The film’s most famous sequence is the Battle of Shrewsbury; only about 180 extras were available and Welles used editing techniques to give the appearance of armies of thousands. Welles filmed all of the battle scenes in long takes, but cut the shots into fragments to create the effect that he wanted. It took ten days to shoot the scenes and six weeks to edit what became a six-minute sequence. In filming the sequence, Welles often used hand-held cameras, wide-angle lenses, slow motion and speed up shots, static shots, swish pans and constant rapid movement of the characters to create a kinetic and chaotic atmosphere. Anderegg has said that “in the end, both armies have become one huge, awkward, disintegrating war machine, a grotesque robot whose power source slowly begins to fail and finally comes to a frozen halt. Verbal rhetoric—language itself—seems, for the moment, both irrelevant and obscene.”
The Battle of Shrewsbury sequence has often been called an anti-war statement by film critics and likened to contemporary films like Dr. Strangelove and Culloden. Shakespearean scholar Daniel Seltzer said that “the social consciousness of the movie is as alert as Shakespeare’s, and thematically pertinent in Shakespearean terms too … the footage of the Battle of Shrewsbury itself must be some of the finest, truest, ugliest scenes of warfare ever shot and edited for a movie.” Welles scholar James Naremore said that “the underlying eroticism of the chivalric code … is exposed in all its cruel perversity.” Tony Howard wrote that Welles used Shakespeare’s historical plays “to denounce modern political hypocrisy and militarism.”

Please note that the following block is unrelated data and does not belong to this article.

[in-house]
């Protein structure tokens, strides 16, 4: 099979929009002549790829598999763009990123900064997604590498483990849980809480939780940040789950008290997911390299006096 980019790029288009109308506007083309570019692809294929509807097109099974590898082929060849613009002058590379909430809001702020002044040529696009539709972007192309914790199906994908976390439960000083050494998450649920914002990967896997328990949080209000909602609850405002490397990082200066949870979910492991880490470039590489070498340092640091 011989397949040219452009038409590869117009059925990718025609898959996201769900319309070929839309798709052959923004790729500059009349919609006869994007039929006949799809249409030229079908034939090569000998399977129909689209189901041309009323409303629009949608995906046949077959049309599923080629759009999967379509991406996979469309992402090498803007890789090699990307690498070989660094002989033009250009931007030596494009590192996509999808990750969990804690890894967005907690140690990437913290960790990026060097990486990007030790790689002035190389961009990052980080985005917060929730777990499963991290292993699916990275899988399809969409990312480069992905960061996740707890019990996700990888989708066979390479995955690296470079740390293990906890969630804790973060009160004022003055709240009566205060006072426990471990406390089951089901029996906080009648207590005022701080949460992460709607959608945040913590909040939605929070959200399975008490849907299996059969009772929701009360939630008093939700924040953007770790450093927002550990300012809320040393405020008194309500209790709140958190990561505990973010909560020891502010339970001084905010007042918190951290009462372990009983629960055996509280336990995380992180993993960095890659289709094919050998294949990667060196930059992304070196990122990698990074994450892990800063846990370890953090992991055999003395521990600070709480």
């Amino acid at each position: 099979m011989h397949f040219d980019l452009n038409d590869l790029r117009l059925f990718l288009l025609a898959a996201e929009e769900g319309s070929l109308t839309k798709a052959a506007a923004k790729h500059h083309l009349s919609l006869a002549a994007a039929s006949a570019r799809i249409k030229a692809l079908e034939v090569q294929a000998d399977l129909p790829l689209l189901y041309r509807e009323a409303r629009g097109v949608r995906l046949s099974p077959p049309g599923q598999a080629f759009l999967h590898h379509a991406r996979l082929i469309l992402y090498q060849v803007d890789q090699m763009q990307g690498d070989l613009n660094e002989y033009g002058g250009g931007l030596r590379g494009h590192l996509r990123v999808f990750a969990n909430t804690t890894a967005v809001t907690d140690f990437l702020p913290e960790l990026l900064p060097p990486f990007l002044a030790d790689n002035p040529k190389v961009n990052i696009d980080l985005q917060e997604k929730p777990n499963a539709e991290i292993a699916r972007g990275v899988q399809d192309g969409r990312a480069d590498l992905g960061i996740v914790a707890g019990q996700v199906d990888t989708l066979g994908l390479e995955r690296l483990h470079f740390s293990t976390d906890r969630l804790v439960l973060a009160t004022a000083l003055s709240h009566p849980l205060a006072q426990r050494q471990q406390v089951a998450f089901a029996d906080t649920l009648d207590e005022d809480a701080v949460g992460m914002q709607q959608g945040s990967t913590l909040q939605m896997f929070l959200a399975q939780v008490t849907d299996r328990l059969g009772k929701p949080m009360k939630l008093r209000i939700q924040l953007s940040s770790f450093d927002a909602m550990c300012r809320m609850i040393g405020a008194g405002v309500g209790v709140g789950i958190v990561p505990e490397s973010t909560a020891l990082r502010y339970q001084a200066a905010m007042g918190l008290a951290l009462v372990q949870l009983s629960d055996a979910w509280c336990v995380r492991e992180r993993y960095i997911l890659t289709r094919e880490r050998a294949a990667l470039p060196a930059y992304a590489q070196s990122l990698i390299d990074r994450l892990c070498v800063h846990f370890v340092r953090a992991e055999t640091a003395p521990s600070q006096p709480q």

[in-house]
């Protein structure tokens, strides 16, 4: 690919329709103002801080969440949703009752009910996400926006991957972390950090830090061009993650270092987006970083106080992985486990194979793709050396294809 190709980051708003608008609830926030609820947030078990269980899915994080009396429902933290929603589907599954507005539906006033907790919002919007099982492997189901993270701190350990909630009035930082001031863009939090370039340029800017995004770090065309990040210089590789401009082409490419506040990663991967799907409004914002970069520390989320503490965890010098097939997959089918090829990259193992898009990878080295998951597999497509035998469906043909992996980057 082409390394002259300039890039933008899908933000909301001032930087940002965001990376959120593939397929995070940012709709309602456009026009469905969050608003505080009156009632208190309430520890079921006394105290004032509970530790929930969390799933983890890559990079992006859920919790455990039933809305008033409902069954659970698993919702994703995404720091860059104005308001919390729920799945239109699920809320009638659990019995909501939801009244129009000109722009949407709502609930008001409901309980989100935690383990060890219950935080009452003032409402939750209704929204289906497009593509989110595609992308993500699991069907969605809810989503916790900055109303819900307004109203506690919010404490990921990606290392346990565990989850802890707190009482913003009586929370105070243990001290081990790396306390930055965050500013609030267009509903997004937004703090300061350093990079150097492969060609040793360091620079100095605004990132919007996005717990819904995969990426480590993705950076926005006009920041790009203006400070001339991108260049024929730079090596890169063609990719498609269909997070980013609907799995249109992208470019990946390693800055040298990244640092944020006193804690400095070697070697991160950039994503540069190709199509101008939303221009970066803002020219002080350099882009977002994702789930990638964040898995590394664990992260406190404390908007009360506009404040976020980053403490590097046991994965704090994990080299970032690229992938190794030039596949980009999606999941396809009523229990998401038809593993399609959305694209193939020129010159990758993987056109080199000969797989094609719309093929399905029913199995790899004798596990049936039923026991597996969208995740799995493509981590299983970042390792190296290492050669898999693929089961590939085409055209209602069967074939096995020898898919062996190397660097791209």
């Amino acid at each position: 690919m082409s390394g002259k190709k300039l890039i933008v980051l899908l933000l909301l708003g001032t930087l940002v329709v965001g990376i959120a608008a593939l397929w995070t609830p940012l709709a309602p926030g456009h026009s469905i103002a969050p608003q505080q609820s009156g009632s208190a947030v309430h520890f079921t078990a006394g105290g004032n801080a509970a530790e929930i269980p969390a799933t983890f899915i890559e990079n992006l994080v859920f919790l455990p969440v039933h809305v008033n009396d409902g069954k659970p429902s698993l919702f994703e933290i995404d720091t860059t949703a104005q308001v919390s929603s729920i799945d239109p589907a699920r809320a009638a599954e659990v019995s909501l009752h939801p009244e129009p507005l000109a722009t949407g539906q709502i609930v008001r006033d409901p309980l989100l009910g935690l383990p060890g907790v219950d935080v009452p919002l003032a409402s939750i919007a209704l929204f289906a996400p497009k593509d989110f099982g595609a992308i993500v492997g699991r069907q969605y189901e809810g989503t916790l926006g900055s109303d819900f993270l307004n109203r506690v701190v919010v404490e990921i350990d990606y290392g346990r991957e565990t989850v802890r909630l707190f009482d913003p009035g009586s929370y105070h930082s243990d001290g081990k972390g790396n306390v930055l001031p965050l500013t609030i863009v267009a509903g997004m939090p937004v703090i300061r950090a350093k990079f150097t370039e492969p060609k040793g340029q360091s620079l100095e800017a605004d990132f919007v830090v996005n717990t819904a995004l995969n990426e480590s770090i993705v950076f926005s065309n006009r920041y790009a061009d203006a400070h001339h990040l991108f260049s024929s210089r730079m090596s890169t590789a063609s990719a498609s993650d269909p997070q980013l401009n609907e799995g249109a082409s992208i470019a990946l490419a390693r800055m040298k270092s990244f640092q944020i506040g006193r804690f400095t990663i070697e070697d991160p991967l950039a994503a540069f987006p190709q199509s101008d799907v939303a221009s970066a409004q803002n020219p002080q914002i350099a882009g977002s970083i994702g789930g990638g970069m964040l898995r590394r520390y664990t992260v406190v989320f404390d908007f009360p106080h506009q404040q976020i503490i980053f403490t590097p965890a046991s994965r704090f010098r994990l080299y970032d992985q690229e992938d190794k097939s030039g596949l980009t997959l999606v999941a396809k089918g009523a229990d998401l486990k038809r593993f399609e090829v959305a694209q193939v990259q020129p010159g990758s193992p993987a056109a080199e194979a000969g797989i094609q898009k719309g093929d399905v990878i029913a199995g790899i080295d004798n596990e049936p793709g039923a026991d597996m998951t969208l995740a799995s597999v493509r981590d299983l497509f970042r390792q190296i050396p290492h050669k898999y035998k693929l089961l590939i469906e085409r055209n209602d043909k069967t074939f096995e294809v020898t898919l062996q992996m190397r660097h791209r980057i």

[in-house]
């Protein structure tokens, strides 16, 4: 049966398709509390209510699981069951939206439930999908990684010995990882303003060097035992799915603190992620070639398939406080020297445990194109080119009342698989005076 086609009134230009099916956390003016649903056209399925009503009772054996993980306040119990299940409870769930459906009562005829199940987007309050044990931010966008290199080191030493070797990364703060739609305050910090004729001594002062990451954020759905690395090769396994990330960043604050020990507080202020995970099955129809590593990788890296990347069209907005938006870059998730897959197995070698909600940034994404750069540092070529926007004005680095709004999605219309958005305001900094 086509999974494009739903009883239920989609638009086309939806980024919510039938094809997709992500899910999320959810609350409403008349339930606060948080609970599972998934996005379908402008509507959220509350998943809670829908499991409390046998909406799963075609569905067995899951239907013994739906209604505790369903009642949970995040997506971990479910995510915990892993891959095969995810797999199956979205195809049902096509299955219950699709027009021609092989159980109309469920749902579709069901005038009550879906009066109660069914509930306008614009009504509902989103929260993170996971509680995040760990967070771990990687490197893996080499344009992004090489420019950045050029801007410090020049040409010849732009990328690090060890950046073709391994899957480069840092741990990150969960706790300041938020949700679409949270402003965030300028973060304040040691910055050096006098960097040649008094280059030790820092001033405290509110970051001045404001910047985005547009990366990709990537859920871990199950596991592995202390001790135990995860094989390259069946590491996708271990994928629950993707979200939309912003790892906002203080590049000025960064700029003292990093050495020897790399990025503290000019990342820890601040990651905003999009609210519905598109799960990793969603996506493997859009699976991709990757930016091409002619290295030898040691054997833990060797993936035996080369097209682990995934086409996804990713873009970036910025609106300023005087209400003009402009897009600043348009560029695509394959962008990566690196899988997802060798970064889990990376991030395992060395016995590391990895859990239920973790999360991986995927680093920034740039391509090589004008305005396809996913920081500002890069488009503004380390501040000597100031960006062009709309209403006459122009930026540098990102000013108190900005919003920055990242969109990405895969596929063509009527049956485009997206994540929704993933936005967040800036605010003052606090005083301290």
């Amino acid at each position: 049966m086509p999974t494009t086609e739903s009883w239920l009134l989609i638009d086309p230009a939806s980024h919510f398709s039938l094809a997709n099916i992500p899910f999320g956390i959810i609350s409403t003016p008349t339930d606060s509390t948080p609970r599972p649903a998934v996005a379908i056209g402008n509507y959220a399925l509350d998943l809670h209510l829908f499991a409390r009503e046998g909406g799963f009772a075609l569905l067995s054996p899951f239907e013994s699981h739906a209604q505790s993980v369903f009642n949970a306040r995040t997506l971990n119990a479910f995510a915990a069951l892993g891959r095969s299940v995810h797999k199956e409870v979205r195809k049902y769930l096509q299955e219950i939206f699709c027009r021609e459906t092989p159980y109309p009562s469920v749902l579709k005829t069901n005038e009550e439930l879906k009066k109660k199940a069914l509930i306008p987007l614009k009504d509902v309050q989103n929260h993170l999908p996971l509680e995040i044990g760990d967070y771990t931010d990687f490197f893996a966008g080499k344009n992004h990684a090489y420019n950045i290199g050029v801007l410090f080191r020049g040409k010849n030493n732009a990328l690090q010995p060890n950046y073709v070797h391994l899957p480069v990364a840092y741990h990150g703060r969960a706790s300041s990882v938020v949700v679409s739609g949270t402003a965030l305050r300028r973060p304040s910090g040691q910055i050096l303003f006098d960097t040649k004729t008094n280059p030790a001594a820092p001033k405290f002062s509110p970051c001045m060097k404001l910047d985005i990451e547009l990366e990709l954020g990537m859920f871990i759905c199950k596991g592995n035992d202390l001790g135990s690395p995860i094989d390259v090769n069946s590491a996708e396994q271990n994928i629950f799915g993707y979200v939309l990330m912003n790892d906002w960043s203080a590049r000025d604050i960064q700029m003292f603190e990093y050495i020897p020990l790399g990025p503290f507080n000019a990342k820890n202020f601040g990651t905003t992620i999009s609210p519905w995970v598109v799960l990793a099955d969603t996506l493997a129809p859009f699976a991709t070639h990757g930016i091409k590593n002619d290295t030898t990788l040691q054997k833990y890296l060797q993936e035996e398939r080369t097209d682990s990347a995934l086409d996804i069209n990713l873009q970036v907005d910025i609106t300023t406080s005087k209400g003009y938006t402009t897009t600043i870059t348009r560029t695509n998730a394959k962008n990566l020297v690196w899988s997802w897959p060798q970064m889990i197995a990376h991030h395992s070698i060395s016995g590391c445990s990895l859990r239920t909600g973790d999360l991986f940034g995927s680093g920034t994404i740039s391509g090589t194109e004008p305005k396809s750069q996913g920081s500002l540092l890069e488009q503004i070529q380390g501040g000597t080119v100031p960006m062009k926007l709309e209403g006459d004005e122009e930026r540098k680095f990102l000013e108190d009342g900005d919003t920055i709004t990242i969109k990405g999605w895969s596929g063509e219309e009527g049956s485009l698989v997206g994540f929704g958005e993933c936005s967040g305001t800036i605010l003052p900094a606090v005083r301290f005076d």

According to Callow, when the cameraman suffered a seizure, Welles picked up the camera himself and carried on filming with an intensity rarely mirrored in any movie. These scenes are truly startling and innovative, even now. It is frenzied, vicious, barbaric – remembering there was no CGI to depict the horrors of battle in the way that Game of Thrones has achieved, for example.
This is an astonishing achievement, one for which Welles was justly proud – but it is to the shame of the movie industry that he had to beg, borrow and steal what he could to finance this epic, as he did throughout his entire career. Who knows what Welles might have made, had he not earned a reputation as a dangerous maverick?
Welles considered Falstaff to be “Shakespeare’s greatest creation” and said that the role was “the most difficult part I’ve ever played.” Keith Baxter believed that making the film was Welles’s life’s ambition. Before the 1939 Boston premiere of Five Kings, Welles told journalists “I will play him as a tragic figure. I hope, of course, he will be funny to the audience, just as he was funny to those around him. But his humor and wit were aroused merely by the fact that he wanted to please the prince. Falstaff, however, had the potential of greatness in him.” Reviews for the 1939 play mention Welles’ choice to downplay the traditional comedic elements of Falstaff in his performance. This reverence for the character increased over the years and by the time Welles made Chimes at Midnight, his focus was entirely on the relationships between Falstaff, Hal and Henry IV. He believed that the core of the story was “the betrayal of friendship.” Welles called Hal’s rejection of Falstaff “one of the greatest scenes ever written, so the movie is really a preparation for it. Everything prepares for it.” Throughout the film, Hal constantly turns his back on Falstaff, foreshadowing the film’s ending.